As the world’s largest membership association for security professionals, ASIS International is focused on providing member engagement, member value and growth, explains Mike Hurst. As part of this ongoing process, the organisation wanted to develop a better understanding of the make-up of the professional security community in order that the Society’s plans meet the needs of this community both now and into the future.
There was an overriding desire to better understand the profile and information needs of global security professionals and where they are in their career progression. What topic areas are of most importance to them? Also, we wanted to identify industry trends such that we can shape new education and career development programmes for the Society and its membership cohort.
Most of the results derived from our survey are self-explanatory, but I’ve endeavoured to make some, hopefully, relevant observations.
Perhaps unsurprisingly, the majority of the individuals responding were male with an average age of approaching 50. I suspect that the gender balance for the younger end of the spectrum was less one-sided, although there’s still a clear male majority within the security profession.
Promoting the diversity agenda
On that note, ASIS is working had to promote diversity and make security an attractive career choice for everyone. The international ASIS Women in Security Council and its regional and Chapter groups are but two of the initiatives by which we’re trying to achieve this aim.
The survey quantifies what we probably already knew in that a large number of people have a military or law enforcement background, with 34.1% having military experience (serving an average of 13.1 years) and 35.1% having law enforcement experience and serving an average of 18.4 years. There will be a number of respondents who have served in both the police and the military. Helping people transition from these services into the commercial world is always a priority.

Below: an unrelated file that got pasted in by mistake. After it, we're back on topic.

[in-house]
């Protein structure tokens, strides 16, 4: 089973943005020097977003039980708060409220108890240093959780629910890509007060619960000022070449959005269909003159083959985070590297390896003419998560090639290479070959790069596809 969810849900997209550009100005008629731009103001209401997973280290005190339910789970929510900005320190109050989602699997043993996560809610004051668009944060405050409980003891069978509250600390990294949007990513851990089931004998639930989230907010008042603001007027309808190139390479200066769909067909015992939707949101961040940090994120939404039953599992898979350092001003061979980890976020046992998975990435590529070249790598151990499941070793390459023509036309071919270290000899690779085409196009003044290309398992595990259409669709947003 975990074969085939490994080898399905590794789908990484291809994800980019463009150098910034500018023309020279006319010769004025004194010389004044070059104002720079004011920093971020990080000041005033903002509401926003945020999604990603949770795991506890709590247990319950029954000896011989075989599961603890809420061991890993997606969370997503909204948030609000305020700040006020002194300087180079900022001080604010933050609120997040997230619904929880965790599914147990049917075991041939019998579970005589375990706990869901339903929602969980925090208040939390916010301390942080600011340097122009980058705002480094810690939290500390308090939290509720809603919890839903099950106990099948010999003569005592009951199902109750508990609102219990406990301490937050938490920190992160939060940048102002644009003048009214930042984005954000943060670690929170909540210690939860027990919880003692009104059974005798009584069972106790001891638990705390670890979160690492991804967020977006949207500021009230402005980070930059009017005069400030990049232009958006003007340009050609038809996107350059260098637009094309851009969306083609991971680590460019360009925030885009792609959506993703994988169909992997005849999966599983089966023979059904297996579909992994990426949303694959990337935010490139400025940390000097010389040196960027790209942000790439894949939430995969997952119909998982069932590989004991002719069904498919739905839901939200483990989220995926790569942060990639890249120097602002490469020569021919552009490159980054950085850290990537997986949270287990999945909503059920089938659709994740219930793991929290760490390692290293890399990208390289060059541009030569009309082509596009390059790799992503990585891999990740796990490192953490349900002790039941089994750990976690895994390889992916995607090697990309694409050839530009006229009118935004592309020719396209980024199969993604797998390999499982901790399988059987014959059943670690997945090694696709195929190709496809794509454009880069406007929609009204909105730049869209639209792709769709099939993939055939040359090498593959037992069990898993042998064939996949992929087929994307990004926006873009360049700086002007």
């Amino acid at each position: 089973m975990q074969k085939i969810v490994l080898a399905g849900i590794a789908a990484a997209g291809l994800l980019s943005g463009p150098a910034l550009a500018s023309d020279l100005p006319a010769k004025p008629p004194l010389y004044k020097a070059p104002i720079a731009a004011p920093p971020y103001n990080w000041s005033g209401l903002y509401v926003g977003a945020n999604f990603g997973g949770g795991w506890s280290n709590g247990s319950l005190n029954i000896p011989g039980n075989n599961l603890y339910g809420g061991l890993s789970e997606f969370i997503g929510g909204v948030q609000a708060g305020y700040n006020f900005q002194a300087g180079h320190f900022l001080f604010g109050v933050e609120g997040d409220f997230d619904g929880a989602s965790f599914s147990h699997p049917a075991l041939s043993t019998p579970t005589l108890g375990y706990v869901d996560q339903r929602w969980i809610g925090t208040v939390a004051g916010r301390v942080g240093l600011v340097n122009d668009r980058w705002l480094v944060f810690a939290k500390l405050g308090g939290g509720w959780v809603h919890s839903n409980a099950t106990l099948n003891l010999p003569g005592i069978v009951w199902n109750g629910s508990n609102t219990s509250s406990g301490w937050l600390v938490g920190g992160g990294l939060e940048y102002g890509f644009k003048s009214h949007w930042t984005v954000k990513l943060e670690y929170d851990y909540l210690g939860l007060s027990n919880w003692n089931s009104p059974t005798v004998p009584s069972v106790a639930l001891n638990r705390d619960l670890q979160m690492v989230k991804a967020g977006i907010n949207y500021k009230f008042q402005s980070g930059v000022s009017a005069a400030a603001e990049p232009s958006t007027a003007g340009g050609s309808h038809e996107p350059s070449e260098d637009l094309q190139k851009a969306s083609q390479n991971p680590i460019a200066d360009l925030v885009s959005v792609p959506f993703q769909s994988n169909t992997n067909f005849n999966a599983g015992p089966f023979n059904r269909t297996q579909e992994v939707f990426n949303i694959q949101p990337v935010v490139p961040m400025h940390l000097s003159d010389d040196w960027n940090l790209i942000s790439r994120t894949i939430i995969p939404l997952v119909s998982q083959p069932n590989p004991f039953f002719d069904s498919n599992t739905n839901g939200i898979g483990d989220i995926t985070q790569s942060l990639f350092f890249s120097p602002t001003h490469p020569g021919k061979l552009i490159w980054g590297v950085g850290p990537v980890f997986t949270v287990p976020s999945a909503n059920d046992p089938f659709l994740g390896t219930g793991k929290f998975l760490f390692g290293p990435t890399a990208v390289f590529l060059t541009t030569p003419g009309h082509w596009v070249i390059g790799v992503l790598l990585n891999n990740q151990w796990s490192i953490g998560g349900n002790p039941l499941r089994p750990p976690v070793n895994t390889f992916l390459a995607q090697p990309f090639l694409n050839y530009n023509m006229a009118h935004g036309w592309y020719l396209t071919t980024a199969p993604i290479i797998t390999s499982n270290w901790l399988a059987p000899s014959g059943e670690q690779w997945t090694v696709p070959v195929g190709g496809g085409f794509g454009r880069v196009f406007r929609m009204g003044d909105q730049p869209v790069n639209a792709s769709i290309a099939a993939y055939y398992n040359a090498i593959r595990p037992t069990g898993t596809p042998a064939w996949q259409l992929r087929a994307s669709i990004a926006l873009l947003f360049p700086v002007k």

The Western World does have an ageing population, but with only 21.6% of respondents being under 40, it’s very much the case that recruiting new, younger security professionals is clearly a concern. In the UK, we have a very active Young Professionals Group working with the main Young Professionals Council to encourage new entrants into the security world and facilitate their career development. This Autumn, ASIS will be launching a new mid-level Board Certification in Security Management. The existing Certified Protection Professional (CPP) certification requires up to nine years’ experience, so this new qualification will be more accessible to those at the early stages of their careers.
The fact that over one third of the survey respondents possess a Bachelor’s degree and almost one third have gained a Master’s may indicate both the increasing complexity of the security landscape and the requirement in business for employees to be well qualified.
Almost 50% of respondents are seasoned professionals, but one-in-eight are just starting their careers, which is probably a positive indication.
There’s still a wider divergence of where the security function sits in the business, but almost one third reporting into the CSO is as many would like it to be. The fact that almost a quarter report into IT may be an area that could benefit from further examination.
Almost a quarter of the respondents’ companies have a security budget of over $1 million with a similar number being the final decision-maker. This is useful information if you’re a manufacturer considering how to spend your global marketing budget.
Responsibilities and interests
Looking at the previous two categories, it’s clear that ASIS International members and those other security professionals surveyed have a wide ranger of responsibilities and interests, which is almost certainly indicative of the way in which the security function has evolved in an enterprise.
It was vital to establish and quantify the demographic nature of the sector and, although some of the results are what we would have expected, others are quite illuminating and will help to inform the future development of ASIS as well as the services the organisation provides for its members.
Mike Hurst CPP is Vice-Chairman of ASIS International’s UK Chapter, a Member of ASIS’ European Advisory Council and Director of HJA Recruitment